Support for peacebuilding
Title: Support for Peacebuilding in Colombia
Commissioned by: Federal Ministry for Economic Cooperation and Development (BMZ)
Lead executing agency: Colombian Presidential Agency for International Cooperation (APC-Colombia)
Overall term: 2015 to 2021
Colombia can boast steady economic growth, a burgeoning middle class living in modern cities, resource wealth, and a stable, internationally oriented economic policy. However, this contrasts sharply with the extreme social inequality that has been fuelling armed conflict for more than 50 years, a conflict which claims human lives on a daily basis.
Despite the progress made by the state in providing services, the country is marked by an ongoing humanitarian crisis. The national register for victims of the armed conflict now lists over 8.5 million people. Against this background, the Victims and Land Restitution Law (2011) is one of the most ambitious legislative projects of the government of President Juan Manuel Santos. After more than four years of negotiations, the Colombian Government and FARC-EP signed a peace agreement in November 2016. Formerly South America’s largest guerrilla movement, FARC-EP has laid down its weapons and re-established itself as a political party. A bilateral cease-fire has also been agreed between the Colombian Government and ELN, the second-largest guerrilla group, in official negotiations that have been running since February 2017.
Despite initial achievements, the government’s peacebuilding policy has a long way to go. For example, the country’s institutions and its administrative and judicial systems at regional and national level require further strengthening in order to implement the peace agreement. While some crucial steps have already been taken in relation to political participation, FARC’s transformation into a political party, arrangements to surrender weapons and the reintegration of former FARC combatants, major challenges remain, especially with regard to the issues of agricultural reform and the ‘comprehensive system of peace, justice, compensation and non-recurrence’. Coordination must also be improved between the various stakeholders formally involved in the process, of which there are more than 50, and above all between the institutions newly created by the peace agreement. Dialogue between civil society and the state must also be intensified.
Colombia is implementing peacebuilding policies efficiently and in a participatory manner at national, regional and local level.
The ProPaz programme works in four areas of activity.
- Regional peacebuilding. Acting on behalf of ProPaz, the Como-Berghof consortium offers advice to regional governments and civil society organisations on various themes and processes, for example on drawing up and working with other groups to implement territorial development initiatives as a contribution to the peace process. The consortium also advises on joint processes to prevent violence and in the field of conflict transformation.
- Criminal Justice and Historical Truth. The programme supports cooperation between the public prosecutor’s office, the courts and the Ministry of Justice, with a view to reaching and implementing verdicts based on the Justice and Peace Law (Ley de Justicia y Paz) more efficiently and protecting the rights of victims. The Justice and Peace Law forms the legal basis for the mass disarmament of paramilitary groups from 2005 onwards. In collaboration with the National Centre for Historical Memory (CNMH), the programme provides support to both government and society in their joint efforts to come to terms with the conflict, with the goal of laying the foundations for a culture of peace.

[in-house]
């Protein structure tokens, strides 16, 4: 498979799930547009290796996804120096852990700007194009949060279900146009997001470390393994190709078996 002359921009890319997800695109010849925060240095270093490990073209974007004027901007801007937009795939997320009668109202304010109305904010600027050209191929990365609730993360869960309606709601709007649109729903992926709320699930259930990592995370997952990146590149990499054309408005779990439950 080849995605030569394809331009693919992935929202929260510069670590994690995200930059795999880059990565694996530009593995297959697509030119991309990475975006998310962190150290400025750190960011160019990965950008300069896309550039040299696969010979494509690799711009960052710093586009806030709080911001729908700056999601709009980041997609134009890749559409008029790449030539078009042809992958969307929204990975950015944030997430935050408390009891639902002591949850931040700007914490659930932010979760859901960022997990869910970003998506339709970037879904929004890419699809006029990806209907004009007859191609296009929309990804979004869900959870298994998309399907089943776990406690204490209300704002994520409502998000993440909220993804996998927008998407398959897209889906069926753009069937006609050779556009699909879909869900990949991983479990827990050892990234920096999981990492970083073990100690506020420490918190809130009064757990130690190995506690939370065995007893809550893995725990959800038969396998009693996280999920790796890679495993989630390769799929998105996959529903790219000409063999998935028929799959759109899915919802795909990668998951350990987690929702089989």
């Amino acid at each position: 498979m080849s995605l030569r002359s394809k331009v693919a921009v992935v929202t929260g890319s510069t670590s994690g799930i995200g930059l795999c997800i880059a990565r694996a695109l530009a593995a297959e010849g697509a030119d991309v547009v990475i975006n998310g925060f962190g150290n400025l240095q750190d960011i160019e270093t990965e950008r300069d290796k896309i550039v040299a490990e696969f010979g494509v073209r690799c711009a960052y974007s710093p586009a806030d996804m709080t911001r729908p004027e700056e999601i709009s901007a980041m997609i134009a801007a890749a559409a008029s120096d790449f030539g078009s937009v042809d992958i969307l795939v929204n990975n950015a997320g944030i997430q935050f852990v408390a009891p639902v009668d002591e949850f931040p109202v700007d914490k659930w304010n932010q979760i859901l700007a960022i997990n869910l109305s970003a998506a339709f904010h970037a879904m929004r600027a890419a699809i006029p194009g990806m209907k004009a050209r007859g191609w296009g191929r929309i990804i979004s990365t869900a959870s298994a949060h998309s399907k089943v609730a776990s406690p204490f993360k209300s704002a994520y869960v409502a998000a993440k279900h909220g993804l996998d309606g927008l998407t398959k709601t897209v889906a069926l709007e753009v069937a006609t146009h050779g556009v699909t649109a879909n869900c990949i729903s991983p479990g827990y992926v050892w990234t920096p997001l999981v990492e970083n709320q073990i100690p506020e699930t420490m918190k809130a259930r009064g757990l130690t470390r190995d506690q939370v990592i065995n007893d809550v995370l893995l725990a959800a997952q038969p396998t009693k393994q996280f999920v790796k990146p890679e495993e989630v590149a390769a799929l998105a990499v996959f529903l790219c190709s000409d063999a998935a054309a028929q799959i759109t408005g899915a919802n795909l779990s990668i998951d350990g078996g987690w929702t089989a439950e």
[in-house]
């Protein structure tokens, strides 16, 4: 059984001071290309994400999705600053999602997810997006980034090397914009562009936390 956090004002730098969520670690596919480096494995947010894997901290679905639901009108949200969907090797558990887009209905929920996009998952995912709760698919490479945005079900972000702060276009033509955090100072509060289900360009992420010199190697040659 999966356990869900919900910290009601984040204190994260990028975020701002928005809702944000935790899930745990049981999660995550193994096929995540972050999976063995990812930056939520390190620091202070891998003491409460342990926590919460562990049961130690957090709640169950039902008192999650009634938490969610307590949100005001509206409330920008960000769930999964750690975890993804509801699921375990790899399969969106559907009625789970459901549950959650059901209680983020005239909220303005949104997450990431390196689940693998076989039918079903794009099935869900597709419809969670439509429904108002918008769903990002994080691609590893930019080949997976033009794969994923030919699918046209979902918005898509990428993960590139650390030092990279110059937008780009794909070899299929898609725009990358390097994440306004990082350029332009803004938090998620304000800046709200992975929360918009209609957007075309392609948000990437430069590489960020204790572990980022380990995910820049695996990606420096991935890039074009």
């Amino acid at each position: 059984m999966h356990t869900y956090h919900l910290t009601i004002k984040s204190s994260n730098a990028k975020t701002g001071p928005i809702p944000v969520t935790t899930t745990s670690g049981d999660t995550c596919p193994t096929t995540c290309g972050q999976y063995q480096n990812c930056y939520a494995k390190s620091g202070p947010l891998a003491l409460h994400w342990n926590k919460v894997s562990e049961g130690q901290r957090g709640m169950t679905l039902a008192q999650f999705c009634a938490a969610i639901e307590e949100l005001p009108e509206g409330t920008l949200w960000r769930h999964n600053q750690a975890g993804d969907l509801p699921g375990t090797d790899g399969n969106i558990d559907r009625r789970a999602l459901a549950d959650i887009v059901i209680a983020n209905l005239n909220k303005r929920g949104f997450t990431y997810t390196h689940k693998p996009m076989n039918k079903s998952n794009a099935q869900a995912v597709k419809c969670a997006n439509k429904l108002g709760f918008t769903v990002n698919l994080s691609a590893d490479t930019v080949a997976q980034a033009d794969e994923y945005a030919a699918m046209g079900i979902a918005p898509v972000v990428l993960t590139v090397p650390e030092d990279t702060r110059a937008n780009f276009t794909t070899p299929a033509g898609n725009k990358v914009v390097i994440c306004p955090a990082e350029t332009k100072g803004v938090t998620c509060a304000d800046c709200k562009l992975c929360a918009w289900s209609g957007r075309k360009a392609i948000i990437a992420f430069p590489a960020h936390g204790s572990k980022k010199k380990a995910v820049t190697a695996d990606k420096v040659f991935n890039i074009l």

- Victim Compensation and Land Restitution. The programme supports coordination between the state and victims’ groups with a view to more efficient implementation of the compensation and land restitution process.
- Strengthening the Capacities of Local Governments and Civil Society Organisations for Local and Regional Peacebuilding. Since 2016, the programme has implemented a series of measures in this area under a cofinancing arrangement with the European Union.
Provincial governments and communities in the programme regions of Norte de Santander and Meta have integrated peacebuilding into their regional and local development plans. With support from the programme, the Round Table of relevant authorities – made up of the National Planning Department (DNP), the Office of the High Commissioner for Peace (OACP) and the High Council for Post-Conflict – has developed common guidelines for mayors and provincial governments. The departmental government in Norte de Santander is working with the local authorities in Ocaña and Teorama and with representatives of civil society to implement a new initiative designed to prevent violence.
The actors involved in implementing the Justice and Peace Law, such as the central public prosecutor’s office (FGN) and civil society organisations, have acquired the additional capacity and expertise needed to conduct and support this process in a more professional manner. Furthermore, new strategies to speed up judicial proceedings under the Justice and Peace Law are helping to ensure that victims of the paramilitary groups receive compensation.
Historical reappraisal of the armed conflict is of growing importance in Colombian society. Youth organisations in Norte de Santander are working with official and civil society stakeholders to address the legacy of the conflict in their region. Teachers in Norte de Santander and Meta are using a toolbox produced by the National Centre for Historical Memory in their lessons.
The indigenous community of Barí in Norte de Santander has initiated processes to enforce its land rights and has initiated group compensation proceedings. ProPaz supports both processes by fostering dialogue between stakeholders and by assisting the competent authorities.